Politics and Partying at St. Pat's Parade
Irish parade celebrates culture, reveals riotous history
March 18, 2007 12:39 PM
Thousands of spectators’ green hats, shamrocks and cameras surrounded a traditional march down Market Street Saturday in the oldest and largest Saint Patrick’s Day parade west of the Mississippi.
Amidst the camera flashes and “Kiss me, I’m Irish” t-shirts, a subtext of protest and political disharmony wove through the event, revealing a more comprehensive presence of Irish culture and history.
The event began at 11:30 in the morning, with three horse-mounted policemen leading a slow charge from Market and Second streets with about 30 members of the Irish Pipers Band right behind, playing tunes like “The Wearing of the Green,” a traditional Irish protest song, on bagpipes and drums.
The parade continued all the way down to City Hall, and behind the band followed a long series of dancers, local government and union representatives, and flag wavers. The crowds took pictures while people on the floats tossed out candy. Mayor Gavin Newsom stood with several of the marchers for about 10 minutes, shaking hands and posing for photographs.
But at about the half-way mark, a more aggressive and iconoclastic kind of Irish culture marched.
“Britain kills Democracy in Ireland,” read a banner held by members of the Pearse and Connolly Fife and Drum Band, which named itself after the leaders of the Easter Rising of 1916 in Ireland.
“The British have reneged on their part of The Good Friday Agreement,” said Walter Finnerty, who marched with the band.
Passed by an overwhelming majority in 1998, the Good Friday Agreement was seen as a huge step forward in the Northern Ireland peace process and in establishing self-rule in Ireland. But the government it established was suspended in October 2002, when unionists, often seen as sympathetic and loyal to the British crown, alleged that the Irish Republican Army was engaged in spying, in violation of the agreement.
Northern Ireland has remained under direct British rule since.
“The IRA dis[armed],” per the terms of the Good Friday Agreement, Finnerty said. “And if the British keep reneging on their commitment to leave Ireland alone, you can put this down: there will be another IRA. Every generation of Ireland took up arms, and it will happen again.”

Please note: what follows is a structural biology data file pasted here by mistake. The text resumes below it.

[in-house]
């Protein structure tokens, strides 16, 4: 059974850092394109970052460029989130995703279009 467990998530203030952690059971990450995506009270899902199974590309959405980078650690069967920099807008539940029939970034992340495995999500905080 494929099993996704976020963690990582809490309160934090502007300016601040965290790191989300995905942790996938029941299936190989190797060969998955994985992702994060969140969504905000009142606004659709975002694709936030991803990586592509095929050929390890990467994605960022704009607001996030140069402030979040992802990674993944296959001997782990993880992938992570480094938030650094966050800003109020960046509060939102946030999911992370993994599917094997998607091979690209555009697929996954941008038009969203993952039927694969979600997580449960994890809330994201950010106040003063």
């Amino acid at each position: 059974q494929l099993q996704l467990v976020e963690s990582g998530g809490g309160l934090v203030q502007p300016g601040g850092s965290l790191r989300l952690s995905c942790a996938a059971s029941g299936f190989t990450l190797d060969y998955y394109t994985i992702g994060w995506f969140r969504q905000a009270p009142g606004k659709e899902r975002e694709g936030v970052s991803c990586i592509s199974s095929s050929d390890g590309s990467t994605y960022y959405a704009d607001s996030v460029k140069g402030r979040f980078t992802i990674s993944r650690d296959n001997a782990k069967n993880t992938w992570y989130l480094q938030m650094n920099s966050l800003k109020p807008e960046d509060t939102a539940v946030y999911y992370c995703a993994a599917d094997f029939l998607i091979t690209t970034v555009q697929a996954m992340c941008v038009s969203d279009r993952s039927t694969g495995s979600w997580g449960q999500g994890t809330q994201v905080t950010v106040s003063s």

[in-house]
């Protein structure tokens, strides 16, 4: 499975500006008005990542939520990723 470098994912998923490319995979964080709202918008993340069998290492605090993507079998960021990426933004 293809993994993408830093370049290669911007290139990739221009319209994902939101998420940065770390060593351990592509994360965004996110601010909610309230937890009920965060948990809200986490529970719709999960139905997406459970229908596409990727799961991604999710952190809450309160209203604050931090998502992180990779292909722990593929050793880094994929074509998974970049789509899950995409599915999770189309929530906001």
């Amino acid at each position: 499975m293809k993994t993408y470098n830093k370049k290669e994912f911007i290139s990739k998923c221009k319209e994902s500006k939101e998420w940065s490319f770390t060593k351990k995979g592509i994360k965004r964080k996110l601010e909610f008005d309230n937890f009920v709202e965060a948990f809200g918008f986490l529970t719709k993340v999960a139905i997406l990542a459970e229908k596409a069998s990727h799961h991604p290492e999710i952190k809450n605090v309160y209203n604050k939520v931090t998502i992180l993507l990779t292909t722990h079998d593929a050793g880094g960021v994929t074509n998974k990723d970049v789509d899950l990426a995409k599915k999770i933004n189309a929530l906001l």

Further down the parade, The Irish Lobby for Immigration Reform marched with banners reading “legalizetheirish.org” and chanting the rights of Irish immigrants.
Their presence at the march came on the heels of a huge protest in Washington D.C. on March 7, when the ILIR brought 3,500 volunteers to the nation’s capital, pushing through a snowstorm to lobby Congress for immigration reform.
“We don’t want amnesty. We want a path to citizenship for the 50,000 Irish immigrants in this country, 4,000 of them right in this community,” said Jack Fitzpatrick of the Irish Immigration Pastoral Center. “They’re all paying taxes, and they deserve the rewards for what they bring to this country.”
Even the green hats and shamrocks spectators wore to the San Francisco parade had their place in Ireland’s historical struggles. In the late 1700’s, wearing a shamrock in one’s hat was a sign of rebellion against the government, and green was the official color of a republican revolutionary organization.
“It’s a sign of protest, the wearing of the green,” said Finnerty. “It used to be you could be hanged for it. You could be arrested just for possession of an Irish flag. So the IRA started putting them up on flagpoles with pipe bombs. The British army would try to take the flag down, and: boom! Of course, after a few soldiers were killed, they just started knocking over the poles.”
The parade ended about 2:00, and many attendees left the Civic Center area for another gathering on Townsend Street, which had been blocked off between 2nd and 3rd streets. Aside from a ten-minute performance from the Irish Pipers Band, the Townsend gathering had no entertainment and no music playing.
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